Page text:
J. Parker Conrad's shipbuilding career began with the sale of his seafood company to General Foods. Conrad was retained by General Foods to oversee the building of nine wooden shrimp boats for them. When the boats were completed, he invested the profits from the sale of his business in a property on Front Street in Morgan City, LA. Conrad industries has operated a shipyard at that location ever since.
Parker's choice of location was a wise one. Located at the junction of the Atchafalaya River and the Intercoastal Waterway which is 18 miles north of the Gulf of Mexico, it has been a convenient location for servicing offshore-oil operations from its inception, as well as playing a major part in supporting the shrimping industry.
The company started out only building boats, but expanded its services in 1952 by purchasing a drydock on the Intercoastal Waterway. They were then able to add boat repairs to the services offered by the company.
In 1962, Conrad Industries responded to the rapid expansion of offshore oil and gas drilling by building and repairing the vessels used in the offshore oil and gas industries. Demand was so high; they expanded their facilities in 1978 to 36,000 sq. ft. of covered work area. The company was known for its barges, crew and supply boats which shuttled personnel and materials between shore and the giant offshore platforms.
The oil and gas balloon burst in 1984, hitting Conrad Industries hard. The company rapidly refocused operations on new types of shipbuilding and repairing vessels from across the globe. The company had learned not to depend entirely on the oil and gas industry for its revenue.
It took five years for the company to get back into full production, but by 1989, the company went back to double shifts. The company built floating drydocks, multi-purpose construction barges, and an excursion boat that year. By 1997, the company was solid enough to acquire Orange Shipbuilding Co., Inc. located in Orange, Texas.
This acquisition allowed Conrad Industries to expand into building small to medium-sized vessels for the U.S. Navy and Coast Guard, as well as continue building the modular components Orange Shipbuilding Co. was already recognized for.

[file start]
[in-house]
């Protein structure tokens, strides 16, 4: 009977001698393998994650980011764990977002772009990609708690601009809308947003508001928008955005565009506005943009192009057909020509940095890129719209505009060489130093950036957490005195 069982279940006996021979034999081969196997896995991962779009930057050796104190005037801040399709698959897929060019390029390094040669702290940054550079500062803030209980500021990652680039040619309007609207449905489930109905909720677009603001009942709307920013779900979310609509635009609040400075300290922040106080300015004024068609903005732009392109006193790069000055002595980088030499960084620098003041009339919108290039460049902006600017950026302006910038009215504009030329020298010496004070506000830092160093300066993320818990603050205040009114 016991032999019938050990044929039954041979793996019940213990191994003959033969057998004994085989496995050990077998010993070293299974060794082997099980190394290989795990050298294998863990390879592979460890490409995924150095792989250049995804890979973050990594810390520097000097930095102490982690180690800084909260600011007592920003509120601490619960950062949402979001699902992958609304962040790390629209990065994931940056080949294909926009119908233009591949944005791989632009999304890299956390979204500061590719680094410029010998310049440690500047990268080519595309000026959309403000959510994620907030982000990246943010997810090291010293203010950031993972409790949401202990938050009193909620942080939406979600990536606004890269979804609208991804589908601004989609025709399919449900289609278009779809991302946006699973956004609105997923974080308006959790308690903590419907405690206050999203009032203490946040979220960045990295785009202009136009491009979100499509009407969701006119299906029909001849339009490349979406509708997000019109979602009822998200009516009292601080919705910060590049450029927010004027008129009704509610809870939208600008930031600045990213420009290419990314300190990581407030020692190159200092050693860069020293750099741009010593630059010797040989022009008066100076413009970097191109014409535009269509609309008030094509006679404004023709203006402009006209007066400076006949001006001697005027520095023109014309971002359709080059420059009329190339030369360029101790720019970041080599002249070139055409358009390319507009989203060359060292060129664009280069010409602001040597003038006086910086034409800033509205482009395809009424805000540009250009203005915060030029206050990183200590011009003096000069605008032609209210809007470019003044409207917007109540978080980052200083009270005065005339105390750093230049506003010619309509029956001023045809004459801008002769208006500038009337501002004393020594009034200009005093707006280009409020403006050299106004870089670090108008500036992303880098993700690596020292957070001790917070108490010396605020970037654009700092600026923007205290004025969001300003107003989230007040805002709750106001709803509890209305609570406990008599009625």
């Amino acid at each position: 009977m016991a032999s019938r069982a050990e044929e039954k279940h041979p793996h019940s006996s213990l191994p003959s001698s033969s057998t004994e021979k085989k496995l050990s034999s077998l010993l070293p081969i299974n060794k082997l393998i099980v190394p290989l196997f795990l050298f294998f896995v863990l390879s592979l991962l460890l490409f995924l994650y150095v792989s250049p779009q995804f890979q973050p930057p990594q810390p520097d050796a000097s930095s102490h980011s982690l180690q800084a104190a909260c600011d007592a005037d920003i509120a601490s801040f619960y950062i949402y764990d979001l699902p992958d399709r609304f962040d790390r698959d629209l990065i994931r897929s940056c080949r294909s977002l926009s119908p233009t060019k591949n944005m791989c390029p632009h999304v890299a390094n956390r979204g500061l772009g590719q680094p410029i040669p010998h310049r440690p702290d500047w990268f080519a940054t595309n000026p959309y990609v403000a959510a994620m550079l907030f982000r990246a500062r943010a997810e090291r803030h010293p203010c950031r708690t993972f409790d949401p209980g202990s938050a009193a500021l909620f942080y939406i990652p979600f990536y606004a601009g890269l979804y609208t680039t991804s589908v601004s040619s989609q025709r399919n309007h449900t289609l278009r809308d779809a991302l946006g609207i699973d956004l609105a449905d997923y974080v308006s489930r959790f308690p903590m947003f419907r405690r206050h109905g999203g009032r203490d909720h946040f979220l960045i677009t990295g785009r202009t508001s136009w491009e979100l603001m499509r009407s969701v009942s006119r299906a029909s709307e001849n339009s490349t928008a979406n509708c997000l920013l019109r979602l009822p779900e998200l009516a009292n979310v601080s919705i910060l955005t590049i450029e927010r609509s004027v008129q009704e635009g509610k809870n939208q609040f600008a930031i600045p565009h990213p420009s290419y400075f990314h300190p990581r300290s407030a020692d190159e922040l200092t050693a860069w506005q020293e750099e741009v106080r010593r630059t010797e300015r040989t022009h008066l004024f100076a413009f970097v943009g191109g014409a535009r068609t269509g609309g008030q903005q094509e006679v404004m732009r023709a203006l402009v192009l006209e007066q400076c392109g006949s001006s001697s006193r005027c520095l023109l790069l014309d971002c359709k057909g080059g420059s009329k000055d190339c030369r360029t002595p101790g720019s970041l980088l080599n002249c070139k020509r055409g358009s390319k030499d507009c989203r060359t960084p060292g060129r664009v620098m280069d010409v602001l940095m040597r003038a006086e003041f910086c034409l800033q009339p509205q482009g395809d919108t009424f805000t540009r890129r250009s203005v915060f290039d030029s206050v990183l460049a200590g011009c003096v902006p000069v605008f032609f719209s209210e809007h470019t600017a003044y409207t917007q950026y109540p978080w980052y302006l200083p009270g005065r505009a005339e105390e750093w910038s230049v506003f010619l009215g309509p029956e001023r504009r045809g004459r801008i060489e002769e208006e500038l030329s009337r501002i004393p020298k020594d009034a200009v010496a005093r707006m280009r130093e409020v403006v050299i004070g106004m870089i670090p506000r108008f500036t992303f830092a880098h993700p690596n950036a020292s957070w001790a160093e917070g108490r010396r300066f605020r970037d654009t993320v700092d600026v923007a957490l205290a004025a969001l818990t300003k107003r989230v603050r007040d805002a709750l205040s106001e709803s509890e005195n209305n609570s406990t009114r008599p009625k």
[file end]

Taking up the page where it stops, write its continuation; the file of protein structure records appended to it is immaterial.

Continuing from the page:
In 1998, Conrad Industries bought a conversion and repair facility in Amelia, Louisiana that was owned by Brown & Root. The site solved an issue that was becoming a problem at the Morgan City location. Silt from the Mississippi had raised the draft from 30 ft. to only 15 ft. and dredging was required to maintain the 15 ft. draft. The new site allowed Conrad Industries to service the biggest towboats and supply boats in the Gulf of Mexico.
Along with acquisition of new facilities, the company chose to reorganize in 1998. Conrad Industries, Inc. went public in June and issued 2.1 million shares of stock. The money this offering raised empowered the company to purchase another 52 acres in Amelia and build a new drydock in 2000. By 2003 the Amelia facility had four drydocks. This has made Conrad extremely competitive in the region.
Because tankers carry volatile materials it was typical to use asbestos in their construction. While asbestos offers superior fire resistance and insulation, it also releases glasslike particles into the air when disturbed. These particles are especially harmful to the lungs.
Workers in the shipyards serviced government and private vessels, including oil and gas tankers, for years without knowing the risk involved. Exposure to asbestos dust was common until the ban on its use in 1987.
Anyone who worked in the Conrad Industries shipyard, should be aware of the warning signs of asbestosis-shortness of breath, fluid in the lungs, pain in the chest and sometimes abdomen, difficulty sleeping, among others. The risk of developing mesothelioma, or asbestos cancer, is also higher among Conrad Industry shipyard workers.